While 74 per cent of Canadians name the kitchen as their top spot for cleaning, only 10 per cent of the ingredients present in common cleaners are fully tested for their health and environmental effects. In fact, an estimated 75,000 different chemical ingredients are used in common household cleaning products. One has only to read the virtually unpronounceable ingredients and cautionary notices on cleaning product labels to realize these products are extremely toxic and, in all likelihood, not good for us or the environment. Most cleaners leave residues of these toxic chemicals on countertops and dishes, exposing us and our children to unwanted substances that have the potential to cause countless health issues.

This spring cleaning season, while you purge your home from the accumulated winter gunk, dust and dirt, the Canadian Health Food Association (CHFA), recommends you read the labels of cleaning products to avoid the most common and harmful toxic chemicals present in kitchen cleaning products such as all-purpose cleaners, dishwashing soap and oven cleaners, to name few.

All-purpose cleaners contain MEA, DEA and TEA, chemicals which may form carcinogenic nitrosamines. They are also filled with fragrance chemicals that easily irritate human tissue and can cause migraines. All-purpose cleaners also contain Coal tar dyes and petrochemical derivatives which are contaminated with heavy metals thought to be implicated in cancers. Amonia is another highly toxic chemical present in all-purpose cleaners. This chemical produces highly irritant vapours that damage the skin, eyes, throats and lungs.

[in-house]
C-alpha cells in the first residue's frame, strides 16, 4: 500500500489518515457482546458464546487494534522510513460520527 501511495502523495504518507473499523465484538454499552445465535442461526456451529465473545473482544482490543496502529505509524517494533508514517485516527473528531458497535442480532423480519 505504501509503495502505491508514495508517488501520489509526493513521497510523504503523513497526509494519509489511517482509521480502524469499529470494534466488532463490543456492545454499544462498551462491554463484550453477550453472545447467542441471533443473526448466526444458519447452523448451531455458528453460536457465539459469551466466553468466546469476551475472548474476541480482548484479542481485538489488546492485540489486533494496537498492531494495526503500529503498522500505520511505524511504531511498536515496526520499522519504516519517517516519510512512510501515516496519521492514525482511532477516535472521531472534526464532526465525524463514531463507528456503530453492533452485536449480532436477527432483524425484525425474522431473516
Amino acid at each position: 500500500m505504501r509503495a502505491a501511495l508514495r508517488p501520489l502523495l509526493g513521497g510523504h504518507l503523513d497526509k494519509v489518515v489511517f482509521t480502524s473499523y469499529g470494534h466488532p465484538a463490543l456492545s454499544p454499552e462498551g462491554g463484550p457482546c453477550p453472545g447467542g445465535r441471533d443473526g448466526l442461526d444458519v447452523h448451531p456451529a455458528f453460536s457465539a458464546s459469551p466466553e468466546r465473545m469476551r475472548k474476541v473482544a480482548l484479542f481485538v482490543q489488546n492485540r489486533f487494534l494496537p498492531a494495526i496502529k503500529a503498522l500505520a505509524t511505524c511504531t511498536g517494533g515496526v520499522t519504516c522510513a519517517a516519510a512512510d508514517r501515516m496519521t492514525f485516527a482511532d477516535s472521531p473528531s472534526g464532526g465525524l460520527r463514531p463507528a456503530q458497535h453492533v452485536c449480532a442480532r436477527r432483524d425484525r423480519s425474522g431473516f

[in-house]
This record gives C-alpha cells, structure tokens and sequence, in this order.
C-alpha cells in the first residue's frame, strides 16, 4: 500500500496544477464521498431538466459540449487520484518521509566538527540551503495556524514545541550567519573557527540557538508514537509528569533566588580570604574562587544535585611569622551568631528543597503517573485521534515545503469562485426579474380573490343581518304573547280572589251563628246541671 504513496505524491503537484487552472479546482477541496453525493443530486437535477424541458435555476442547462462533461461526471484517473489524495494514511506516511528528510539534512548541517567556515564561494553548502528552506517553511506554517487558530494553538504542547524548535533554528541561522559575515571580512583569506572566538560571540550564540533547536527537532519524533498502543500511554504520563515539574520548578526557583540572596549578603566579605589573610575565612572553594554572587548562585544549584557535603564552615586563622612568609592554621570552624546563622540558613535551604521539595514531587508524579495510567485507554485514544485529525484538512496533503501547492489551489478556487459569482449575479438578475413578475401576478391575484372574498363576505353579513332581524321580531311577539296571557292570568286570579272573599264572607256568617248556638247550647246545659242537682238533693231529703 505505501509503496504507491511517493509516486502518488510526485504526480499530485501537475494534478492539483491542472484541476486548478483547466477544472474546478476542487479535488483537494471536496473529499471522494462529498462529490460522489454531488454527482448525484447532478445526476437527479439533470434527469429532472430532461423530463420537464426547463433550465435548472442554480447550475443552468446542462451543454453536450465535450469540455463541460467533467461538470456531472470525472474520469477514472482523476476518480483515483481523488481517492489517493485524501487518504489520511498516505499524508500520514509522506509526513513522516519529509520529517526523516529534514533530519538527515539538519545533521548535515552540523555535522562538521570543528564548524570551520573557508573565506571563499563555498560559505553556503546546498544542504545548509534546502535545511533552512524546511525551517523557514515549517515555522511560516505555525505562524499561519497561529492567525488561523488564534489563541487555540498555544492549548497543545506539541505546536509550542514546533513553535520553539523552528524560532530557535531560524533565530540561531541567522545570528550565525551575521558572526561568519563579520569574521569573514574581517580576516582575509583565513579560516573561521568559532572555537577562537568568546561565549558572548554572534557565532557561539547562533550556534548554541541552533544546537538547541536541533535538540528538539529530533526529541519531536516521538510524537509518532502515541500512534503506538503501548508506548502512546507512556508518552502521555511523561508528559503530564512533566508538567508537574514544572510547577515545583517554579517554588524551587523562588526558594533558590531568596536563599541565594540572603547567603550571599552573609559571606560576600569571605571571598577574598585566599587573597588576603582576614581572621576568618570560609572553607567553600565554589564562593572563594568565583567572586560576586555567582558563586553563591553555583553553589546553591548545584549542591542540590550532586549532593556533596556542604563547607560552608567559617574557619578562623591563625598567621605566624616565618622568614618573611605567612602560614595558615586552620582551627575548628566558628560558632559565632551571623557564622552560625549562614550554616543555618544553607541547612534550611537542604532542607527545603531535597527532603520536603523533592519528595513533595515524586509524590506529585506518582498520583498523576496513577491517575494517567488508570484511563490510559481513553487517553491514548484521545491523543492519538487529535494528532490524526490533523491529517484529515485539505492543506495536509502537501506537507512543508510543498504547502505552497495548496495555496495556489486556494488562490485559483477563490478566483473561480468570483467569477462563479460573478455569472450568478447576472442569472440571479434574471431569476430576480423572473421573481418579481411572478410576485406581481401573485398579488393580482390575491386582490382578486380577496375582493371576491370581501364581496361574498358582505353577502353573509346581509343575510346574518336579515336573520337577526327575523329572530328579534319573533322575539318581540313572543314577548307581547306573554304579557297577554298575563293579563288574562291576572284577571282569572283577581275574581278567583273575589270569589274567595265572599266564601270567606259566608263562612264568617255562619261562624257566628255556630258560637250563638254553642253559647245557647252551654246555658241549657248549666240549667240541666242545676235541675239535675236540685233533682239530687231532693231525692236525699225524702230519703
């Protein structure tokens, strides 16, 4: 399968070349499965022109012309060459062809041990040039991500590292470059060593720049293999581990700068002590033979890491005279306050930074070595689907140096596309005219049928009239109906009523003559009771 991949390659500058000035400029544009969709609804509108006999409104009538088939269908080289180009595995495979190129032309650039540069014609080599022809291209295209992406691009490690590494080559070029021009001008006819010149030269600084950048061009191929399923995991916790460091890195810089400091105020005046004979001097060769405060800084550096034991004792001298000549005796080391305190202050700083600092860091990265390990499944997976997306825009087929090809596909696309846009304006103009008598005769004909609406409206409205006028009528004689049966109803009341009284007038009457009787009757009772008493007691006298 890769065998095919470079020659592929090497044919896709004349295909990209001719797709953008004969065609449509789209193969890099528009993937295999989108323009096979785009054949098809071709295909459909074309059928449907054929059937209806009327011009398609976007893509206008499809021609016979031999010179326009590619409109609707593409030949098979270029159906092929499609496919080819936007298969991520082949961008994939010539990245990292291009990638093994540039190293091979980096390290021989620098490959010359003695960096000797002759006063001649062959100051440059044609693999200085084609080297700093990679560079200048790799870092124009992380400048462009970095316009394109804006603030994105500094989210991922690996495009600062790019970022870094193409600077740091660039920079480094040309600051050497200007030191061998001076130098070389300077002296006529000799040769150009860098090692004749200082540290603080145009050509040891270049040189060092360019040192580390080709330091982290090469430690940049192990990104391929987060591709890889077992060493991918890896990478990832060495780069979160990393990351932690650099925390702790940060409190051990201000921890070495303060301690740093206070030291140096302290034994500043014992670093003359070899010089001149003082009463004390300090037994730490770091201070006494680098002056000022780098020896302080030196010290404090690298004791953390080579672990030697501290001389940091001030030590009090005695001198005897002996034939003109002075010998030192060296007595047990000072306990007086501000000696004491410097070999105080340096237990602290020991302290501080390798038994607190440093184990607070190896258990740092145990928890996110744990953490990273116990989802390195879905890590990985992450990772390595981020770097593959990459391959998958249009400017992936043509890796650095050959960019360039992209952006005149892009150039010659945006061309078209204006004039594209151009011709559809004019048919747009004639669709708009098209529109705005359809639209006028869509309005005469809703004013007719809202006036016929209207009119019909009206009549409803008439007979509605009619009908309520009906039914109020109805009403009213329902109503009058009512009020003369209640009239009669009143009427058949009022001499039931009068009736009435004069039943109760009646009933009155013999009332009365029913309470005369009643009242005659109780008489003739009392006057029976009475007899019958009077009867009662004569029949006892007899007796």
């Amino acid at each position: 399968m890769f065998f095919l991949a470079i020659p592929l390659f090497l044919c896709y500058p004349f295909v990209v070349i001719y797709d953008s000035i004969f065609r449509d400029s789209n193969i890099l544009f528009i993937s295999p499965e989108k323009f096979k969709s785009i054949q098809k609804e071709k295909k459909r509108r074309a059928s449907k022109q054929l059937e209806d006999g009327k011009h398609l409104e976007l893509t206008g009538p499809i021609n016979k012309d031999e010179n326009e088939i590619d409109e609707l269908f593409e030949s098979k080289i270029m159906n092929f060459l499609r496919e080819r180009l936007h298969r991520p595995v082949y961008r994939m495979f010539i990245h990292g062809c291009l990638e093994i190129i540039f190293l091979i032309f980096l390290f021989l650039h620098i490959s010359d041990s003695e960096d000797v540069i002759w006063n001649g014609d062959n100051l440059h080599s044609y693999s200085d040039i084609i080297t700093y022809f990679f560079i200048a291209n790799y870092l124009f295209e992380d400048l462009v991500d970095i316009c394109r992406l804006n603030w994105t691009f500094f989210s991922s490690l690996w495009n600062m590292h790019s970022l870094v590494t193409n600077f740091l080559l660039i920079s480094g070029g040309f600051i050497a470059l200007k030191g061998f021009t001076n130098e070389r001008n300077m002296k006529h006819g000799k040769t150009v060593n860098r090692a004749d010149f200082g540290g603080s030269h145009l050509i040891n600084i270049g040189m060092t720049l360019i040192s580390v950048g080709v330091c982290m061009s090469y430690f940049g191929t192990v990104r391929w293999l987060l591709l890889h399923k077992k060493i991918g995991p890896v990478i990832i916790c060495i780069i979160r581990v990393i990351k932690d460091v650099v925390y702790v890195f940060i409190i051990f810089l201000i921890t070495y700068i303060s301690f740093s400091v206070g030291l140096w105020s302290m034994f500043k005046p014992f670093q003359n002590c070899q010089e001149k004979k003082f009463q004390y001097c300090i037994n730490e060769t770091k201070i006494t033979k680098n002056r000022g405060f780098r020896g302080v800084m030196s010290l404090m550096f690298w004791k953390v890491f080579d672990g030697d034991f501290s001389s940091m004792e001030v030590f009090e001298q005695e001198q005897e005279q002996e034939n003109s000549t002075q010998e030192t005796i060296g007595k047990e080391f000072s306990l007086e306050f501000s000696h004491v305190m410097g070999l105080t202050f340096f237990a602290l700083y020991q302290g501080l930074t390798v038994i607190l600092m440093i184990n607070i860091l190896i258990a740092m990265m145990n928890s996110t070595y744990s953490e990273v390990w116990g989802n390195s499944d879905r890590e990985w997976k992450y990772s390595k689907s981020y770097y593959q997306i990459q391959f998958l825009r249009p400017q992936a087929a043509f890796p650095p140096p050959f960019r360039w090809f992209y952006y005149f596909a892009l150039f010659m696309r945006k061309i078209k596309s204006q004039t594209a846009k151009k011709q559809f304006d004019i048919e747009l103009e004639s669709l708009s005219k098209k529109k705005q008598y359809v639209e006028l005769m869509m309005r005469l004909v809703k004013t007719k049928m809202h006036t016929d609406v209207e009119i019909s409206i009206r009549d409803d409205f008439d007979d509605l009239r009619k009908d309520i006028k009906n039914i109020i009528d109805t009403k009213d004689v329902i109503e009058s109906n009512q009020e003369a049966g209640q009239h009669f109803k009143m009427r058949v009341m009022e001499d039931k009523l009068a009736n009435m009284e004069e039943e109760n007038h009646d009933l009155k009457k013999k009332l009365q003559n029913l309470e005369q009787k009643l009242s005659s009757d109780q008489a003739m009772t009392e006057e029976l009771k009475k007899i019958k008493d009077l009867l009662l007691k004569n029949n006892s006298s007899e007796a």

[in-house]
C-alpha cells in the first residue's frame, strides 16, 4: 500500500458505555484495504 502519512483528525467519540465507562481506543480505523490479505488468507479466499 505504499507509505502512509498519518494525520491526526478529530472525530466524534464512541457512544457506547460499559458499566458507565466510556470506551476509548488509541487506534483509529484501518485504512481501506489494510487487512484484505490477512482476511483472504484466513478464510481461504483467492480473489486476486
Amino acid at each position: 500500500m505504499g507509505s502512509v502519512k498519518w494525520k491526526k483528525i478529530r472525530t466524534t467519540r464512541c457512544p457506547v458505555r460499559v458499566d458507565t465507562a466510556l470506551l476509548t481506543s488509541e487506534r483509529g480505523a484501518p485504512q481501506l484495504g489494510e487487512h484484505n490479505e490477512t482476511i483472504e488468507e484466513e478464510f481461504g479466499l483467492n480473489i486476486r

Nonulphenol ethoxylates are also commonly present in these products. These compounds affect the endocrine system by mimicking estrogen and it is linked to reproductive problems.

Another chemical-heavy cleaning product present in most kitchens is common dishwashing soap. This product contains high levels of phosphates which damage aquatic ecosystems by promoting algal blooms which kill aquatic life. They are also full of Coal tar dyes and petrochemical derivatives which, as explained above, should be avoided.  Triclosan is another culprit commonly found in dishwashing soap; this chemical is a hormone disrupter and can also irritate the eyes and skin.

Though it is always pleasant to cook delicious meals in a clean oven, oven cleaners are also packed with highly toxic chemicals such as 2-Butoxyethanol, which is linked to blood disorders and reproductive problems. Also Sodium hydroxide, a highly corrosive compound which can burn eyes, skin and lungs is a common ingredient in oven cleaners.

The best way to avoid contact with these highly toxic chemicals is to carefully read labels and opt for greener alternatives. CHFA has some excellent do it yourself recipes for natural cleaners that are just as effective as the expensive and potentially toxic products commonly found. To download these recipes and to access other natural health tips, visit chfa.ca.

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